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Torture in Georgia

Markian Ostaptschuk, Amalia Ogandjanian / ccSeptember 22, 2012

Two key Georgian ministers have resigned just prior to elections, after days of demonstrations on behalf of prisoners' rights. Human rights workers say abuses within the prison system were ignored for far too long.

Georgian demonstrators carry state flags during a protest rally against prison abuse in Tbilisi, Georgia, Thursday, Sept. 20, 2012. (Foto:Shakh Aivazov/AP/dapd)
Image: dapd

Georgian Interior Minister Bacho Akhalaia has resigned as a result of public protest against the brutal mistreatment of prisoners. His resignation on Thursday evening follows that of Khatuna Kalmakhelidze, the minister in charge of the prison system. With parliamentary elections in just a few days' time, on October 1, their resignations are a major blow for the government of President Mikhail Saakashvili.

Georgians have been demonstrating for prisoners' rights on the streets of Tbilisi and other cities around the country for several days, demanding the resignation not only of the interior minister but also of his predecessor, Vano Merabishvili, who is now prime minister. Even Saakashvili himself has been called upon to step down.

An armed guard is seen by a guard tower at a prison in Tbilisi
Human rights authorities have repeatedly warned that prisoners were being abusedImage: Reuters

The protests were sparked off by a video that showed prisoners being beaten by prison guards. One prisoner is seen being sexually assaulted with a broom handle or baton. The video was broadcast by two television stations politically opposed to the government, Kanal 9 and Maestro.

High death rate among prisoners

The demonstrators are also calling for independent inspections in all the country's prisons. Georgia's human rights commissioners, or Public Defenders, have repeatedly raised concerns over appalling prison conditions, but for years the authorities ignored their reports. One of the factors the commissioners referred to on many occasions was the high death rate among prisoners. They also pointed to overcrowding in cells and the abuse of inmates.

Nino Gobronidze of the Georgian Young Lawyers' Association confirms that arbitrary and often brutal punishments have long been commonplace within the country's prison system. "We have tried to make people aware that prisoners were being abused. We referred the matter to the public prosecutor's office, but we never received a proper response," Gobronidze says.

Georgian students hold placards and shout slogans during a protest against torture in prisons in Tbilisi on September 20, 2012. (Photo VANO SHLAMOV/AFP/GettyImages)
Georgians have been demonstrating for days and calling for the resignation of ministersImage: AFP/Getty Images

The Georgian lawyer Gela Nikolaishvili heads the non-governmental organization Former Political Prisoners for Human Rights. He too is heavily critical of conditions in prisons. "Every day there are instances of inmates being humiliated and treated inhumanely by prison staff," he says. Nikolaishvili also criticized the Justice Ministry's decision a few years ago to abolish the monitoring of prisons by independent NGOs. Since then, only the government's human rights commissioner has been allowed to inspect prisons.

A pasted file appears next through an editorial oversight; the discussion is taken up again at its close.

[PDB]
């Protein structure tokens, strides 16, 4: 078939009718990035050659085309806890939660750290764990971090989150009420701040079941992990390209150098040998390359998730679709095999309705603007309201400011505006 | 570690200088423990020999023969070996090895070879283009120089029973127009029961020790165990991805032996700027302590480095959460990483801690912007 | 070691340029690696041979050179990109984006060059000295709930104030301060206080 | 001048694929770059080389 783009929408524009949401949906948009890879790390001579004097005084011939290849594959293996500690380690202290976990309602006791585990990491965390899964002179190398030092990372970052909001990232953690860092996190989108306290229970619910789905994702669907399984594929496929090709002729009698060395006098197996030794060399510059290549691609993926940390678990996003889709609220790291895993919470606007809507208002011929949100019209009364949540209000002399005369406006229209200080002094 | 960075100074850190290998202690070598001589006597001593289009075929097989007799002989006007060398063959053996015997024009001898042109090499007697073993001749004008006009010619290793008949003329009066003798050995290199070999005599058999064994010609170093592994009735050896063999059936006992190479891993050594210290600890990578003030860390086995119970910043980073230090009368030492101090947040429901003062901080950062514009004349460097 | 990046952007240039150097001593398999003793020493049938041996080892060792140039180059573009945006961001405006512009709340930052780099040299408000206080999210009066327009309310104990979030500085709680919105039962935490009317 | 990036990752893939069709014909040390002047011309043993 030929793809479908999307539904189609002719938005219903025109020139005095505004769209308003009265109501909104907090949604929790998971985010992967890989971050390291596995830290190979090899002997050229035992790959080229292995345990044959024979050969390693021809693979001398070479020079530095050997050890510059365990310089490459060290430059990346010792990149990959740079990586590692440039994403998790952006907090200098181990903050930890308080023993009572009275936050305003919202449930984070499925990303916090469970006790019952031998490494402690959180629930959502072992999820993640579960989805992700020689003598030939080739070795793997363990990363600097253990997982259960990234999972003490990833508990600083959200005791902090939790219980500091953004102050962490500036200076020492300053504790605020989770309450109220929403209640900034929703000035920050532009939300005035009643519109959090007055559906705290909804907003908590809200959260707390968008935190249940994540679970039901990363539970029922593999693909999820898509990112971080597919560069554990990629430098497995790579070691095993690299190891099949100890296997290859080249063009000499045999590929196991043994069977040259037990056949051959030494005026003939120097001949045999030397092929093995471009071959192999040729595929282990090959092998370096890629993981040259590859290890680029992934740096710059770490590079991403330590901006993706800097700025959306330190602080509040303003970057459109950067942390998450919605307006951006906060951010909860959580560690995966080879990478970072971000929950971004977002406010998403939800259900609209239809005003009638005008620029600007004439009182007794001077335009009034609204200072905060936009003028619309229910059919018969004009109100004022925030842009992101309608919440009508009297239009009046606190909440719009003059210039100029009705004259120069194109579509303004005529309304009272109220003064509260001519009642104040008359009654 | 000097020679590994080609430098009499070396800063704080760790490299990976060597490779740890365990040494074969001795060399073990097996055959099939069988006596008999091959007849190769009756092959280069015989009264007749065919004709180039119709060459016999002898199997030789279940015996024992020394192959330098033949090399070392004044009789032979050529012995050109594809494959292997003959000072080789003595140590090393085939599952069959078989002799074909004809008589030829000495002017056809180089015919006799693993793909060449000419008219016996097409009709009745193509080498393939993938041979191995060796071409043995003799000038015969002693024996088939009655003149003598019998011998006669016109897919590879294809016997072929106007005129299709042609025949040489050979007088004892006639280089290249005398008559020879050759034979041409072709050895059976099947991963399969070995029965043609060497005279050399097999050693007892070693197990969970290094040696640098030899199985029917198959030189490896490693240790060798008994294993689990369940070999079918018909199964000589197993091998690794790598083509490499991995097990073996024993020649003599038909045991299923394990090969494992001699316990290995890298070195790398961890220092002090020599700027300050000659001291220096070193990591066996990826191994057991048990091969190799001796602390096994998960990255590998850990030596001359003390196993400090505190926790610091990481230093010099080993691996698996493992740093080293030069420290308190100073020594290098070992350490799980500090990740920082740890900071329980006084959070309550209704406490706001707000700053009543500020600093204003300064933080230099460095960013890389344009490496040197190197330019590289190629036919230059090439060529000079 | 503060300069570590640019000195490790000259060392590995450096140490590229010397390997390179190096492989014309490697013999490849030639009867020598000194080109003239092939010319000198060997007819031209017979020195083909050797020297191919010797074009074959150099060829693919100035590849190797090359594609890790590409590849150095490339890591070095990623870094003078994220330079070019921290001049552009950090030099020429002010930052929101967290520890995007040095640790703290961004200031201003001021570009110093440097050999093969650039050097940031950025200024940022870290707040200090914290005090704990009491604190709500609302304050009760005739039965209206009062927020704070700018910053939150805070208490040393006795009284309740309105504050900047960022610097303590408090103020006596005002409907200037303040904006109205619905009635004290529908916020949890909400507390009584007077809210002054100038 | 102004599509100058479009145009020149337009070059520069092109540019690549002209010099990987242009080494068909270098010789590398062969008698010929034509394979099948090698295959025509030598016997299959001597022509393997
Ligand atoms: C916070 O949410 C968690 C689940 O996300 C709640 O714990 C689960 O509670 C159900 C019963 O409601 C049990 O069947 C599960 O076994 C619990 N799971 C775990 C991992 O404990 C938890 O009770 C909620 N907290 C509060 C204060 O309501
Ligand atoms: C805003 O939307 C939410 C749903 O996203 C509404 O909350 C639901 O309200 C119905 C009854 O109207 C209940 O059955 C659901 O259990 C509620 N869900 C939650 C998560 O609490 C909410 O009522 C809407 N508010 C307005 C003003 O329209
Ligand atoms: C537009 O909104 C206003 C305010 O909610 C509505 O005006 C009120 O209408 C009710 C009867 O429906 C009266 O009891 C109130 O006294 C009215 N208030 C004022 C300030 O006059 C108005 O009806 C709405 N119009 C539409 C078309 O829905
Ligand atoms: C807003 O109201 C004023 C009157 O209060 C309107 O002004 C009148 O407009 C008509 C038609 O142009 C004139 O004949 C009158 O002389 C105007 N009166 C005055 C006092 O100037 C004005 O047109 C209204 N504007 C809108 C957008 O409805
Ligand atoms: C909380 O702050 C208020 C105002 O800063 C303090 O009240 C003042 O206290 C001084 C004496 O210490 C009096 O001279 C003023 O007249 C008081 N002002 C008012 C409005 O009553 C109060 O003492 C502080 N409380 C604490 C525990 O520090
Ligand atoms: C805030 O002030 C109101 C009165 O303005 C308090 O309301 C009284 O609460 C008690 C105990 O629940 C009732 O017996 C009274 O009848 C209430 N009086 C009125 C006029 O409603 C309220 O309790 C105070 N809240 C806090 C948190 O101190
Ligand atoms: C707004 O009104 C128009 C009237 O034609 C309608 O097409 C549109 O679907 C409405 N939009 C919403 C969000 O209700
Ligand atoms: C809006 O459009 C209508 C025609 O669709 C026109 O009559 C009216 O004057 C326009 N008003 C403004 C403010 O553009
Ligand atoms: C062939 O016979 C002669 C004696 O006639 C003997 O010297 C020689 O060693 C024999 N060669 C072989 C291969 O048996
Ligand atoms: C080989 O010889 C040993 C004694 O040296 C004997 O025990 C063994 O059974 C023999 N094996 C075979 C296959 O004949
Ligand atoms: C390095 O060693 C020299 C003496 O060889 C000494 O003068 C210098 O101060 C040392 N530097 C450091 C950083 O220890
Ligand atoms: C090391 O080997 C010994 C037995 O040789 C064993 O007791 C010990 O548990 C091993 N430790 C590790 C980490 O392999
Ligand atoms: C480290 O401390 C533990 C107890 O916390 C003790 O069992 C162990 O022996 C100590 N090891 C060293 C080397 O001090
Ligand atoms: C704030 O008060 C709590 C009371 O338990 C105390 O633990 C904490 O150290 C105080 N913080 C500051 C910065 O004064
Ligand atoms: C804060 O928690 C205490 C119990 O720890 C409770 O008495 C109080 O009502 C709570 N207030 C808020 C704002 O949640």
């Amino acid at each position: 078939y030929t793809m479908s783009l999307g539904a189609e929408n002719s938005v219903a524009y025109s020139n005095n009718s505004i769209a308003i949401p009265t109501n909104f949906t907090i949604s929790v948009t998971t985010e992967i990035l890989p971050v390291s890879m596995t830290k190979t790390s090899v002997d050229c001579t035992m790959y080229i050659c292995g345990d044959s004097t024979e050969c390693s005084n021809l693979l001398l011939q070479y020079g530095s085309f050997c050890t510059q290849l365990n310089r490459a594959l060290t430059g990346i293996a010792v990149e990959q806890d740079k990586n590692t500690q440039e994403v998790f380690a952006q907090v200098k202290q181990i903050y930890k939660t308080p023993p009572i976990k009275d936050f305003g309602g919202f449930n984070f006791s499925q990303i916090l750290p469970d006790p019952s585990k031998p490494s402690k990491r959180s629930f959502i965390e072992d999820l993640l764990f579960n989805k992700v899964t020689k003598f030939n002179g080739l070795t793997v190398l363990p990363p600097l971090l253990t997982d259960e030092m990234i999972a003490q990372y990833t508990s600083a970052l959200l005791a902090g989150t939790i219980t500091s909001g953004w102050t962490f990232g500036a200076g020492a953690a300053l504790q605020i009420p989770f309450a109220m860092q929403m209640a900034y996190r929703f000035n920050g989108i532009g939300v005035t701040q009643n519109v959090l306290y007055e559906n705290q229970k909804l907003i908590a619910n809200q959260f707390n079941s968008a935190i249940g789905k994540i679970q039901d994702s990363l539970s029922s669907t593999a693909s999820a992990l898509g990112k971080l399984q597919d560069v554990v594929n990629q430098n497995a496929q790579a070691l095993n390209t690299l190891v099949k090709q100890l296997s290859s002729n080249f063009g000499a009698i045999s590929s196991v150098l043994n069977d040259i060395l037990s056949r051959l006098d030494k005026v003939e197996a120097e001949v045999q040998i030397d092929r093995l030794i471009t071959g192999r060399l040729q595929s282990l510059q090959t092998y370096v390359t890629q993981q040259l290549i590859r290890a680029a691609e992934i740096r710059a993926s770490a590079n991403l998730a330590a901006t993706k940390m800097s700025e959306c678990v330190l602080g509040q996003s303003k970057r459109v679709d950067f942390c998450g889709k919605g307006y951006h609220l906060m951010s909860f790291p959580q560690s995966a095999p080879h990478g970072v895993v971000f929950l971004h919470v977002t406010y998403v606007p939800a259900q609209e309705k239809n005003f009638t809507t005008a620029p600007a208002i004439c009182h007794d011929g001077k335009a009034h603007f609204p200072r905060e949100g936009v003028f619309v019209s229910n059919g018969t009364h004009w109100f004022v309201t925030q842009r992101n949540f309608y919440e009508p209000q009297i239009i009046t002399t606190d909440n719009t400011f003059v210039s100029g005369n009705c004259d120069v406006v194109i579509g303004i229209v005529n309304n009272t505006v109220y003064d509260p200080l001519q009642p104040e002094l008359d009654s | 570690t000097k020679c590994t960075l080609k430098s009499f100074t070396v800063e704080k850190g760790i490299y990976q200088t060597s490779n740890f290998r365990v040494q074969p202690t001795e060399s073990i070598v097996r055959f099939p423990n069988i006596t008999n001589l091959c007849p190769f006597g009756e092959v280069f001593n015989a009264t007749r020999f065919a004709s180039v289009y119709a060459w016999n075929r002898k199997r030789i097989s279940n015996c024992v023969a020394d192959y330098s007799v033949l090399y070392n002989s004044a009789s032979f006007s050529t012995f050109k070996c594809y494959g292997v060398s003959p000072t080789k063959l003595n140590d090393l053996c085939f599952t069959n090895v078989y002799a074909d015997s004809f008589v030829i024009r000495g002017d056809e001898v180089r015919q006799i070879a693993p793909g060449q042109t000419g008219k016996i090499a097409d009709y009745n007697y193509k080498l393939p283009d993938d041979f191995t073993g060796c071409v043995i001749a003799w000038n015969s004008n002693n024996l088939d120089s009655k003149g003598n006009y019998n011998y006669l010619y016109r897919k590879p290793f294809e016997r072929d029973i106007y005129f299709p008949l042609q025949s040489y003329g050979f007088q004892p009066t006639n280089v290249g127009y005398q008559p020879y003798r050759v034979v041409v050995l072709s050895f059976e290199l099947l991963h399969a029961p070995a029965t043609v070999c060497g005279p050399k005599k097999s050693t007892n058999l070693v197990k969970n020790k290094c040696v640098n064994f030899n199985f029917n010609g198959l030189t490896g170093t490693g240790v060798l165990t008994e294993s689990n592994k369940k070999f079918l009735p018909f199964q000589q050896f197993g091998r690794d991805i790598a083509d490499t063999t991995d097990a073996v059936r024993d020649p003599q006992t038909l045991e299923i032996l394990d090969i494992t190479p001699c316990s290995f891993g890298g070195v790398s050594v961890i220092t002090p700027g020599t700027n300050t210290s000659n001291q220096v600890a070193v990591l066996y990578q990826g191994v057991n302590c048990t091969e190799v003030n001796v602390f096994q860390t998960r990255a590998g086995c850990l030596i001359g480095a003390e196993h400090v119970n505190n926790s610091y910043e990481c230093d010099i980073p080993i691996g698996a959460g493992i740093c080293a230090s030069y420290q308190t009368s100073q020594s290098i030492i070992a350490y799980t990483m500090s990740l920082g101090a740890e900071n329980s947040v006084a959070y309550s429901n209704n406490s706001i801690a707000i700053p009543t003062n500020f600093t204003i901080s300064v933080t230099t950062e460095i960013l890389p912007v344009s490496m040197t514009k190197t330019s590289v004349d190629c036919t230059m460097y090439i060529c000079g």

Ombudsman to reform the prison system

Following the resignation of the minister in charge, Saakashvili has made the Public Defender Giorgi Tugushi responsible for overseeing the prisons. The president expressed the hope that the official would reform the system. "I am appointing the system's most vehement critic to take charge of it," he said. Prior to this he also brought in police to replace some prison guards. The public prosecutor's office reports that eleven prison staff have already been arrested.

Georgia's President Mikheil Saakashvili delivering his annual state of the nation address to the Parliament (Photo: REUTERS)
Georgian President Mikhail Saakashvili has appointed the human rights commissioner to sort out the prison systemImage: Reuters

With an eye to the imminent parliamentary elections, the head of state also turned to the people, commenting that recent events in the prisons negated all the governing party's security successes in recent years. The president declared that he would never have thought such things were possible in Georgia. At the same time, Saakashvili also warned other political parties against exploiting the torture scandal to their own advantage. It was no coincidence, he said, that it had exploded just ten days before the elections.

Torture scandal could affect election

Meanwhile, the head of the Georgian Security Council, Giga Bokeria, regarded as one of the main ideologues of Saakashvili's ruling United National Movement Party, declared that the government had made a big mistake in ignoring the Public Defenders' reports for so long.

Georgian tycoon and politician Bidzina Ivanishvili (C) takes part in a mass anti-government protest gathering of supporters of opposition parties from the coalition "The Georgian Dream", in the streets of the capital Tbilisi, May 27, 2012. REUTERS/Irakli Gedenidze
Bidzina Ivanishvili (centre) is Saakashvili's main political rivalImage: Reuters

The torture scandal could cost Saakashvili's party votes in the upcoming election. The governing party's biggest challenger is billionaire Bidzina Ivanishvili's opposition alliance The Georgian Dream. The current anti-government protests are almost certainly music to his ears. Ivanishvili is one of Saakashvili's fiercest critics. He speaks of there being an authoritarian system in Georgia. For its part, the Interior Ministry has already tried to accuse Ivanishvili of faking the recent prison torture videos.